Introducing a Performance-Based Policy Framework in large Commercial and Industrial Buildings in England and Wales
Commercial and industrial buildings have a key role to play in helping the UK achieve net-zero greenhouse gas emissions by 2050.
The Department for Business, Energy and Industrial Strategy set out a consultation on proposals to introduce a national performance-based policy framework for rating the energy and carbon performance of commercial and industrial buildings above 1,000m² in England and Wales, with annual ratings and mandatory disclosure as the first step.
These proposals aim to build on international best practice and have been developed in close collaboration with industry.
Energy Systems Catapult broadly supports the proposals put forward by BEIS to introduce a performance-based policy framework in large commercial buildings. We would urge Government to consider some important factors in developing its policy proposals.
As suggested in the consultation document, the Energy Performance Certificate (EPC) does not measure metered energy consumption or associated carbon emissions. The Catapult’s general view is that the UK should be thinking more radically about the future of building performance measurement, including reforms to the way in which the Standard Assessment Procedure (SAP) and EPC are used in relation to net zero.
- The ideal option would be a complete overhaul and reform of the EPC system to reflect carbon performance accurately, with a push towards digitalisation to reflect carbon emissions and energy use more accurately (including more reliance on smart metering data).
- However, a new assessment method (for example similar to the National Australian Built Environment Rating System (NABERS)) which takes into account actual energy use and carbon performance could prove a crucial first step towards reform.
The proposals to create a new, simplified rating mechanism could be a useful first step on the pathway to net zero for non-domestic buildings and, would in theory allow for comparison between large and complex buildings. Clearly this is reliant on voluntary participation from building owners in the first instance. We would hope that, over time, the proposed approach will be enough to entice more buildings to fall under the system over time.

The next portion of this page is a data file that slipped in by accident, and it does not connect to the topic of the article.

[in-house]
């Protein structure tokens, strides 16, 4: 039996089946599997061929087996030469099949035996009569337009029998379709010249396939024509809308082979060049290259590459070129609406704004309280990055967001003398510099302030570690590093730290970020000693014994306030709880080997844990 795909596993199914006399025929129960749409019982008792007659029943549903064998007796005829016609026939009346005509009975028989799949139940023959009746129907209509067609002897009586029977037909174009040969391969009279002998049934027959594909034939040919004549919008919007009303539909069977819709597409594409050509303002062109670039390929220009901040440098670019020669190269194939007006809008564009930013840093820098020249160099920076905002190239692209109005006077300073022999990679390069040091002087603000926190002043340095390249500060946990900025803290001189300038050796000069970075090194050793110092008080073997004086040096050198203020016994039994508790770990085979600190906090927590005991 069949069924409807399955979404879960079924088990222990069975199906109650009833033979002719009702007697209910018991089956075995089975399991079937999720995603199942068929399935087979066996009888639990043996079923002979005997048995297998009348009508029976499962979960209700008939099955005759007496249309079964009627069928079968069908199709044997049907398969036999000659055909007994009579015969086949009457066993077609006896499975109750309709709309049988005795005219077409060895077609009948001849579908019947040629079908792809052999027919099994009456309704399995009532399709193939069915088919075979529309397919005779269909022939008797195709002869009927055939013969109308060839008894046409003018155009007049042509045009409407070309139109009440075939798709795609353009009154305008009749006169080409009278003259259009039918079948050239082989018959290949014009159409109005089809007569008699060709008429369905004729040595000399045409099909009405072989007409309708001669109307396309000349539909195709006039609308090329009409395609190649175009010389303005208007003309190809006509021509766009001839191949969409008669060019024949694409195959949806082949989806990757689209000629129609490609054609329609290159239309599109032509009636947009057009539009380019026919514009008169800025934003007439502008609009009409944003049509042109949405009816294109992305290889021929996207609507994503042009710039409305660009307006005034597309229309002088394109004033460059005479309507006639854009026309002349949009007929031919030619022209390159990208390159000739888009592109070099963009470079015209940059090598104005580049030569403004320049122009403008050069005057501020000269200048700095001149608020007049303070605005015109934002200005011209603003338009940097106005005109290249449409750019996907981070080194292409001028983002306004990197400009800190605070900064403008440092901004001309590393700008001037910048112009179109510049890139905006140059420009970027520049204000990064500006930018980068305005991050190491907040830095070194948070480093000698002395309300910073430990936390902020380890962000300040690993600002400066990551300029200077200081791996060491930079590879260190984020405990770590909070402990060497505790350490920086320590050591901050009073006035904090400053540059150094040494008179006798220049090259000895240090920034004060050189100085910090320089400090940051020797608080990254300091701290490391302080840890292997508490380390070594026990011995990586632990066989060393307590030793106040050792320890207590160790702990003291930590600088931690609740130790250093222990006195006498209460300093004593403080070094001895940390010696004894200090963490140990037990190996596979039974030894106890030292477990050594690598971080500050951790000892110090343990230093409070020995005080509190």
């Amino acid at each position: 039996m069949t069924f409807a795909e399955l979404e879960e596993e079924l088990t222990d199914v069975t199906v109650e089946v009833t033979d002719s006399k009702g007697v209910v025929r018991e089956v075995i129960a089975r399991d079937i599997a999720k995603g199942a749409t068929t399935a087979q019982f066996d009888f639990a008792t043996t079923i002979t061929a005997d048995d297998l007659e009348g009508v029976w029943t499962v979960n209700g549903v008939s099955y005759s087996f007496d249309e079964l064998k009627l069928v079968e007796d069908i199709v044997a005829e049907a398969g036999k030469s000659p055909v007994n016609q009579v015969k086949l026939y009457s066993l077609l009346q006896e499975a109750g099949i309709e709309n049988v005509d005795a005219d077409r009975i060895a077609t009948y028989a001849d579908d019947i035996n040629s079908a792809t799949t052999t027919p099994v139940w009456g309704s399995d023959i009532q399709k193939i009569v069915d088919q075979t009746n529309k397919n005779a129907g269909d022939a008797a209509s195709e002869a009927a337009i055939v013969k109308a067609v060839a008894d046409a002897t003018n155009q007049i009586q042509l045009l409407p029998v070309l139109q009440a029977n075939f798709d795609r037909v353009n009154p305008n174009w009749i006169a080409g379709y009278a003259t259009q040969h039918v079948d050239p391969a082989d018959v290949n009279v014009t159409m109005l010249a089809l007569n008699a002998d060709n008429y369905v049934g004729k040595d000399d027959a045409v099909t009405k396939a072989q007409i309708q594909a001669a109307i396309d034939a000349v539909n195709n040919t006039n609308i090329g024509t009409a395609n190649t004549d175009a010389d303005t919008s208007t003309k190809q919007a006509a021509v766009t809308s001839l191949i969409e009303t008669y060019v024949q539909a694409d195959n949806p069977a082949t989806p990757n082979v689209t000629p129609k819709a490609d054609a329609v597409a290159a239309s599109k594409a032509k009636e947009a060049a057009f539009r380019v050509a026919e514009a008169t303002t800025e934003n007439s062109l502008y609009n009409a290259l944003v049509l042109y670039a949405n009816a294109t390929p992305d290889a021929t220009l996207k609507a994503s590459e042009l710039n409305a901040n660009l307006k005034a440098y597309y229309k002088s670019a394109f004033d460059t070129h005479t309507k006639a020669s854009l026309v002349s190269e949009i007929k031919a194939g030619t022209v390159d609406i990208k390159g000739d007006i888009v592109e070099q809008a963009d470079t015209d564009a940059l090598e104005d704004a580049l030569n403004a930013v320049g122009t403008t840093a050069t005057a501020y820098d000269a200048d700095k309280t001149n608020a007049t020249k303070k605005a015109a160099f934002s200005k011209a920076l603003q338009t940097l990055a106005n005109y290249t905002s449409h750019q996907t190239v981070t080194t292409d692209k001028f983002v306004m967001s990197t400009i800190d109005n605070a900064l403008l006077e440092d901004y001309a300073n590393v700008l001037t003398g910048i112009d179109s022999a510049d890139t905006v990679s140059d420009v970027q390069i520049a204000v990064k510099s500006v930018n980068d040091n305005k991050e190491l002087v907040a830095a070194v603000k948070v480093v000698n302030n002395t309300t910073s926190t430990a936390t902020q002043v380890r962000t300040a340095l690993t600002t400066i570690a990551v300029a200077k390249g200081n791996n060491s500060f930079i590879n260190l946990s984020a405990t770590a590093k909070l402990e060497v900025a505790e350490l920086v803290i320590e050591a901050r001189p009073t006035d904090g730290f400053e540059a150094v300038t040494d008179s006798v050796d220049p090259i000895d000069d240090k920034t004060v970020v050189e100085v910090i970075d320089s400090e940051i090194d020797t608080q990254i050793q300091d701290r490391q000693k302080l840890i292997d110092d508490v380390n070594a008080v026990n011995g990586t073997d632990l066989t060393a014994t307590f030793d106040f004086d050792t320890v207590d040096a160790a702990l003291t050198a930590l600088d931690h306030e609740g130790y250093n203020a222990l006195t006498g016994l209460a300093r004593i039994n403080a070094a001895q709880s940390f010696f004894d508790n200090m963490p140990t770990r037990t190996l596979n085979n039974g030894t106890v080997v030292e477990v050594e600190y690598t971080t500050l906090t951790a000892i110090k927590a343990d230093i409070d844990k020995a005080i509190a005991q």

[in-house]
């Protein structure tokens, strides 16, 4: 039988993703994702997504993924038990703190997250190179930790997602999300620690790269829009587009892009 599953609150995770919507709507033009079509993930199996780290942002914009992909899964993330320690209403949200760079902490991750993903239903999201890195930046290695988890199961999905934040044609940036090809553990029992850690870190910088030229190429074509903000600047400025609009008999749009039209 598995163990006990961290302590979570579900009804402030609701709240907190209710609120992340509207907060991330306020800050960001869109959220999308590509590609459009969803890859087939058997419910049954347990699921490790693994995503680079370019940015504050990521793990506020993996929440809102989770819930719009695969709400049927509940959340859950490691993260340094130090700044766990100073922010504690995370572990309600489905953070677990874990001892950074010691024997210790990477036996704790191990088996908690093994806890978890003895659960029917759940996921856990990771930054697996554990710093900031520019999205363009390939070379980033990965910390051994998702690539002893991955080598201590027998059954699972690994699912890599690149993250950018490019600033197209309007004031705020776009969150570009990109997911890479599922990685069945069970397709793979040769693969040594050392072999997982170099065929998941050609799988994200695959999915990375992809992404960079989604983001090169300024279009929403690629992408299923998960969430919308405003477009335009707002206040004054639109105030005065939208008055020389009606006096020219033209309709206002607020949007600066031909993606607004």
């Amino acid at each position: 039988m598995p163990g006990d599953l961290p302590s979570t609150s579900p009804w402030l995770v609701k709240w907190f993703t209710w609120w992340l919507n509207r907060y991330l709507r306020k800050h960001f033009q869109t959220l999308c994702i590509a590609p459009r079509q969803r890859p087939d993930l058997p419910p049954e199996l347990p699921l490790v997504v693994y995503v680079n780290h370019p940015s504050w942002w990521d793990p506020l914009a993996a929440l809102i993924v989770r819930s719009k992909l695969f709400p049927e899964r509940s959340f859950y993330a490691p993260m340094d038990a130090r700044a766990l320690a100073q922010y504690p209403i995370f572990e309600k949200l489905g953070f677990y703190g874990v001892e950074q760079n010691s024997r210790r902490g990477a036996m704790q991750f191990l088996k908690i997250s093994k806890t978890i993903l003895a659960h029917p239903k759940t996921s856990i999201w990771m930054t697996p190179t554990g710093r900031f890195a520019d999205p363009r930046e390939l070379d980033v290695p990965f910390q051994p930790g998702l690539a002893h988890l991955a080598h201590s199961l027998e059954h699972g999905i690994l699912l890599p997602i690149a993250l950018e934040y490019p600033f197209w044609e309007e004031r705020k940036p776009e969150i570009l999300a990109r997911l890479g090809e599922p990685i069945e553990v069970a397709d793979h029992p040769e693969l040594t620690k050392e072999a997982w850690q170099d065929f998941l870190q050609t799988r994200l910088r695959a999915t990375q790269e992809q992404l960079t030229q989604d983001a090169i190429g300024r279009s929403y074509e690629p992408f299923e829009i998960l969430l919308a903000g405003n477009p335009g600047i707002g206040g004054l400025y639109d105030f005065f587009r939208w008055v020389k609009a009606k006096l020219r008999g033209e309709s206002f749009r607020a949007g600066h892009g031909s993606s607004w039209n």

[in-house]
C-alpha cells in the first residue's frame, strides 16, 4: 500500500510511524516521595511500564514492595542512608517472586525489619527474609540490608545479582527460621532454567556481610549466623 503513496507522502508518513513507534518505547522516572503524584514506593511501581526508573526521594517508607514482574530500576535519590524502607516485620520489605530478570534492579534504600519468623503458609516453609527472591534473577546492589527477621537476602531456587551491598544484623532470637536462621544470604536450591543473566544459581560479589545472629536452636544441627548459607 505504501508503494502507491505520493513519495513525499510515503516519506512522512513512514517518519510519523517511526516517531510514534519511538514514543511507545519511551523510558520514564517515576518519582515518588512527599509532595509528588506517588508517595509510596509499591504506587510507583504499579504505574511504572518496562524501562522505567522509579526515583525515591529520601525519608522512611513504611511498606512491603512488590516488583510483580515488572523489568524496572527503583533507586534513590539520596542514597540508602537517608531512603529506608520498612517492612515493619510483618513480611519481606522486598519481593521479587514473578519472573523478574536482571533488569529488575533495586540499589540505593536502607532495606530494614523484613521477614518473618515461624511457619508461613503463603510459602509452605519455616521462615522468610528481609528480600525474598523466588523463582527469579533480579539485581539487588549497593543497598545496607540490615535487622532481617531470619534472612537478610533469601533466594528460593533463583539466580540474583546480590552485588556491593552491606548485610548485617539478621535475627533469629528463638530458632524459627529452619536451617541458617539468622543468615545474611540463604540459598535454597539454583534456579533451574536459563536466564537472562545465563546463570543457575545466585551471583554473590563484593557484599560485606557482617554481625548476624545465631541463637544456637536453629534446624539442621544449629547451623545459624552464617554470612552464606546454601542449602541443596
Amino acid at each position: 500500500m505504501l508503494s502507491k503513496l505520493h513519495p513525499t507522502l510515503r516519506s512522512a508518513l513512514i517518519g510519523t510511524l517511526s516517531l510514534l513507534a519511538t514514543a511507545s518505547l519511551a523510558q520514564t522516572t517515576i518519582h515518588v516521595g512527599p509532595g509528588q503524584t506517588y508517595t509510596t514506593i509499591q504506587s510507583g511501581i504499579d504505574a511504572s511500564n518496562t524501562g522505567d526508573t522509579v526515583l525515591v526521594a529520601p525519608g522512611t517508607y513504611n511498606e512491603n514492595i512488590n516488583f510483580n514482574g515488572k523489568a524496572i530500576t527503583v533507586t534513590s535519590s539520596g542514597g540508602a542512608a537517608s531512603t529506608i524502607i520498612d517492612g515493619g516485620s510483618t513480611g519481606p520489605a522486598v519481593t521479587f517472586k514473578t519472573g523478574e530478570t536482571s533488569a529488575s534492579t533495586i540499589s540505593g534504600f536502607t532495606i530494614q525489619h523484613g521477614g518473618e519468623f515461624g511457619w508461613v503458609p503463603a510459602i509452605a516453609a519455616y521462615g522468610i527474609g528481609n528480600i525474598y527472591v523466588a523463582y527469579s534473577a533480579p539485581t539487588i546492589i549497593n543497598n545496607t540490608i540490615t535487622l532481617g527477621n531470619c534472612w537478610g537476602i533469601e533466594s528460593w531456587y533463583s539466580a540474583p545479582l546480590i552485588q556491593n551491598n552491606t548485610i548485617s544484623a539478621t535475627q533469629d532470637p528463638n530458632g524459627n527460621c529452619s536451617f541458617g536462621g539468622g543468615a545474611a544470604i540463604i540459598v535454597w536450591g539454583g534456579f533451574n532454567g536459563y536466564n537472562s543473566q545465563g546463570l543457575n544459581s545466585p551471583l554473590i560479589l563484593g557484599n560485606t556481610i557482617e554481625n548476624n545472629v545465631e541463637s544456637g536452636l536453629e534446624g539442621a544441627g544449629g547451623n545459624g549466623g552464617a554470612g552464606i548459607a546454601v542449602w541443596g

Whilst the consultation only covers buildings above 1000m2 which account for over half of all energy use by commercial and industrial buildings, we look forward to hearing the phasing approach to capture the remaining buildings, in government’s objective to create a truly zero and low carbon built environment over time.
Public, annual disclosure of energy performance in large non-domestic buildings is a useful first step, provided it forms part of a wider set of changes to improve incentives and opportunities across all relevant stakeholders to decarbonise at scale, perhaps with some element of government intervention to drive market demand.
Experience from the Catapult’s Modern Energy Partners (MEP) programme suggests that it is often difficult to obtain granular site and building data from public buildings. ESC suggests that the public estate should be captured within these proposals to drive better energy monitoring and
improvements in control.
The Catapult broadly agrees with the proposals set out which encourage large building owners to take responsibility for the carbon emissions of their buildings. We would encourage this as part of a wider set of policy measures to support building decarbonisation in general. Our thinking on domestic buildings is set out in our Six Steps to Zero Carbon Buildings framework.
The UK does not yet have the skills and capacity needed to deliver the green jobs required to meet our Net Zero target. The buildings sector will need to attract both new entrants, upskill current professionals and develop new working practices if Net Zero is to be achieved; this can be done but only if there is a genuine step-change in our approach to the skills agenda.
- With the introduction of a new performance-based framework, the assessment, advice and evaluation aspects of this concept should not be underplayed – we would encourage government to support this throughout energy transition.